Discipline #4: Silence and Solitude
John Mark Comer explains silence and solitude as “cutting out the noise that surrounds us and sitting in solitude…refining our attention spans and avoiding the trap of societal chaos”.6 In this discipline, we quiet internal and external noises around us, with the goal of communing with God in solitude. This practice encourages us to remove distractions, replacing them with time dedicated to God, paying close, careful attention to what he is teaching us.
The Gospels extensively describe the practice of silence and solitude. In Matthew 3, we read of Jesus going to a quiet place to commune with God. However, Jesus doesn’t go to the quiet place once! Instead, he makes it a regular part of his life rhythm. Throughout Matthew, Mark and Luke, we witness Jesus going to a “desolate place” to pray, talk with God, and rest (Matthew 14:13, 15,; 15:33; Mark 1:35,; 6:31-32, 35; 8:4; Luke 4:42; 9:12). If our Savior needed this time in a “desolate place,” how much more do we need time in silence and solitude, communing with our Savior?
Practicing silence and solitude demands preparation and discipline, especially with technology. When you practice silence and solitude, ensure your phone and other devices are completely away from you and silenced. If you have a smart watch, silence notifications on it. Find a reliably quiet place—your room, a favorite chair, a park—and sit with God, yourself, and your mind. Just bring yourself and a heart that is ready to hear from God. Use this time of silence to pray and reflect on what God is teaching you.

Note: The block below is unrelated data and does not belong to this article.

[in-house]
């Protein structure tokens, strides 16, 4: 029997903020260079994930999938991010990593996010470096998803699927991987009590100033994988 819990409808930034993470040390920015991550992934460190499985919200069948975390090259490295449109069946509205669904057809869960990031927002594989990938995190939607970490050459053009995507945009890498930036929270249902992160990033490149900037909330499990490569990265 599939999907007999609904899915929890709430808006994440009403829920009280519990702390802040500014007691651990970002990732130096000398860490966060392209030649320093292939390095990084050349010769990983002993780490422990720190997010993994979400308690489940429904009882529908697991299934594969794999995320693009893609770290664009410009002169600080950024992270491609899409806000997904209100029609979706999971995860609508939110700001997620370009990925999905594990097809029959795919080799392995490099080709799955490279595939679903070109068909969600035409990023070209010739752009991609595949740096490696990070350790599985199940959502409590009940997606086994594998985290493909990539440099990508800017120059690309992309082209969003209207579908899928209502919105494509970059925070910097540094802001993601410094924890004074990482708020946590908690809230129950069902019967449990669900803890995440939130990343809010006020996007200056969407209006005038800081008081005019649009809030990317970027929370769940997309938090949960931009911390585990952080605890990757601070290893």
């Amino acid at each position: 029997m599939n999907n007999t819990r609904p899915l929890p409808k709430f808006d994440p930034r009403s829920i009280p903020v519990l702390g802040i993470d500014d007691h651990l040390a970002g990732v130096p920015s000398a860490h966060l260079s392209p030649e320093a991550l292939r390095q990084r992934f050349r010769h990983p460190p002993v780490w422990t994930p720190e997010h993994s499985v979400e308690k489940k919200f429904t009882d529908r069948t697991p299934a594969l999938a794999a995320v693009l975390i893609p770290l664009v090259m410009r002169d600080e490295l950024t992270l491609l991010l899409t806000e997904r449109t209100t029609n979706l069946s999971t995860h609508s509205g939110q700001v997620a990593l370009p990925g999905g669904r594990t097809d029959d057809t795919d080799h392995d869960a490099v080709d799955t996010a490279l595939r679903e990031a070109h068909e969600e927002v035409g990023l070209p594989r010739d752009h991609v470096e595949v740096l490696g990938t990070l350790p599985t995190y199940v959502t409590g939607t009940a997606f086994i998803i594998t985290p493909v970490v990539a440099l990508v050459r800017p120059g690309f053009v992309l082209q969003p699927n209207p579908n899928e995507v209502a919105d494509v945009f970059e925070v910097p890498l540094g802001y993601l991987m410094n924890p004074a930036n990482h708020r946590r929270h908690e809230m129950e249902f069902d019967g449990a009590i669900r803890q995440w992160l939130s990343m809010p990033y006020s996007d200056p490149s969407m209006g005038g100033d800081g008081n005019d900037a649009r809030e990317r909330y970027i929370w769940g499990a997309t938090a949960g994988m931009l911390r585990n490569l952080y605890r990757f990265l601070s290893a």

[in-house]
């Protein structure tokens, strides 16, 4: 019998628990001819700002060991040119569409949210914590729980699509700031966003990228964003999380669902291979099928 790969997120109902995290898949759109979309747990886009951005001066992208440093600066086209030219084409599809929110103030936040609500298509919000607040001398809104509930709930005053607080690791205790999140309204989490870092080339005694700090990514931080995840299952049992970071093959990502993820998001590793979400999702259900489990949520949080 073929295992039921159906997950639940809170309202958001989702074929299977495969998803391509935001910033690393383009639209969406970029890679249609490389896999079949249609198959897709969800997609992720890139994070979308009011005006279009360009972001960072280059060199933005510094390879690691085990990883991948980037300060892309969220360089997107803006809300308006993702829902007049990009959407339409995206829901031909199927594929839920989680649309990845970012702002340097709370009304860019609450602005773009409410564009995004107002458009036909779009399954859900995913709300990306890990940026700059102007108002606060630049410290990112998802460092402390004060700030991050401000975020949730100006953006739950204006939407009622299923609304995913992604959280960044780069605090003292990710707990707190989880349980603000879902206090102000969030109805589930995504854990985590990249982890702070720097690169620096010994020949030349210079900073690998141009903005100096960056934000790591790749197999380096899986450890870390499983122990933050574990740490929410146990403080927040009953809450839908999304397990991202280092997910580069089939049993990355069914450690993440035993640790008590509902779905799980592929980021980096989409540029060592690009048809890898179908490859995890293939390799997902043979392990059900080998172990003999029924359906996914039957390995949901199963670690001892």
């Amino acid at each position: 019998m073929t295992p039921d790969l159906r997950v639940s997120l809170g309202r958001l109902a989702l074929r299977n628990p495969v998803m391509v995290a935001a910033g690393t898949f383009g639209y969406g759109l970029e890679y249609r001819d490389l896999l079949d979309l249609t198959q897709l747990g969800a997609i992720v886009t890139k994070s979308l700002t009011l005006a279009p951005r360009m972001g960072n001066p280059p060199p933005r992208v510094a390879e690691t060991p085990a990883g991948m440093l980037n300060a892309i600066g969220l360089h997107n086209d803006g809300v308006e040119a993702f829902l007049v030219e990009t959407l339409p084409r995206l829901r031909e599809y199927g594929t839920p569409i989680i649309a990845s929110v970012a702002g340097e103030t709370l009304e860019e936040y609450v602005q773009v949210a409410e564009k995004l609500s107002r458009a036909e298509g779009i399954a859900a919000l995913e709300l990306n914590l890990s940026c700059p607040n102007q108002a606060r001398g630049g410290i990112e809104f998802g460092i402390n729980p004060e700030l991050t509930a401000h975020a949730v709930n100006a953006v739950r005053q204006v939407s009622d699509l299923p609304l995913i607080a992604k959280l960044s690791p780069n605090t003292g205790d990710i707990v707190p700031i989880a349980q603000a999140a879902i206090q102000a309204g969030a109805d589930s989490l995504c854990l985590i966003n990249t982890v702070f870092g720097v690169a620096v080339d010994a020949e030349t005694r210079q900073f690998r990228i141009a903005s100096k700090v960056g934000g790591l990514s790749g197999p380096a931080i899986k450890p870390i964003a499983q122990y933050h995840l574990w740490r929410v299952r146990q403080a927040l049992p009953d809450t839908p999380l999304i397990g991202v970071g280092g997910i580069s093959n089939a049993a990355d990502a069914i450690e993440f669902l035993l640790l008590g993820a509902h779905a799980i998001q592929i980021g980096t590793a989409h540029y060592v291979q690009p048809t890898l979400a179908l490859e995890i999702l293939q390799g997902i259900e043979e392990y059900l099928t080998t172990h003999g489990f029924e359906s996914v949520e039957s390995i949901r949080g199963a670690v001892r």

Scripture provides numerous disciplines through which we can grow “in the grace and knowledge of our Lord and Savior Jesus Christ” (2 Peter 3:18). When we feel frustrated, stagnant, or overwhelmed in our walk with Christ, or disappointed that our goals have failed, implementing these disciplines helps encourage and renew us in our pursuit of Christ. Friend, as you consider these four disciplines, remember that they have been given to you as a gift from God, and he will provide you with everything you need to implement them for his glory and your benefit. God promises to meet us as we rest in him, focus on him through fasting, worship him personally and corporately, and meet him in silence and solitude.
Action Plan: Choosing and Implementing a Spiritual Discipline
As you reflect on these spiritual disciplines, the following questions can be used to help you prayerfully identify which discipline(s) would be most helpful in your current season of life.
- Of the four disciplines discussed, which would you like to implement? Why?
- How does this discipline address frustration or stagnation in your walk with Christ?
- How often will you practice this discipline? (Daily? Weekly? For how long each time?)
- How will you practice this discipline?
- Who in your life can hold you accountable?
- Write a prayer of commitment, asking God to encourage and grow you as you prayerfully implement this spiritual discipline.
1Douglas Vermeeren, “Why People Fail to Achieve Their Goals,” Reliable Plant: https://www.reliableplant.com/Read/31227/improve-asset-management (Accessed March 22, 2023).
2Don Whitney, “What Are Spiritual Disciplines?” Published on December 31, 2015. Desiring God: https://www.desiringgod.org/interviews/what-are-spiritual-disciplines (Accessed December 31, 2022).
3Christina Zimmerman, “What Are Spiritual Disciplines?” Published on July 21, 2021. Lifeway Voices: https://voices.lifeway.com/discipleship-evangelism/what-are-spiritual-disciplines/ (Accessed December 31, 2022).
4John Mark Comer, The Ruthless Elimination of Hurry (Colorado Springs: Water Brook, 2019), 149.
5“What is Worship?” Published on October 11, 2013. The Gospel Coalition: https://www.thegospelcoalition.org/article/what-is-worship/ (Accessed December 31, 2022).
6John Mark Comer, The Ruthless Elimination of Hurry (Colorado Springs: Water Brook, 2019), 122.
Photo Credit: _emilee_carpenter_
Leah Jolly is a graduate of Wheaton College where she studied international relations and Spanish. She lives in the Grand Rapids area with her husband, Logan, and is pursuing her MDiv at Calvin Theological Seminary. She attends Harvest OPC in Wyoming, Michigan. You can connect with Leah on Instagram and Substack.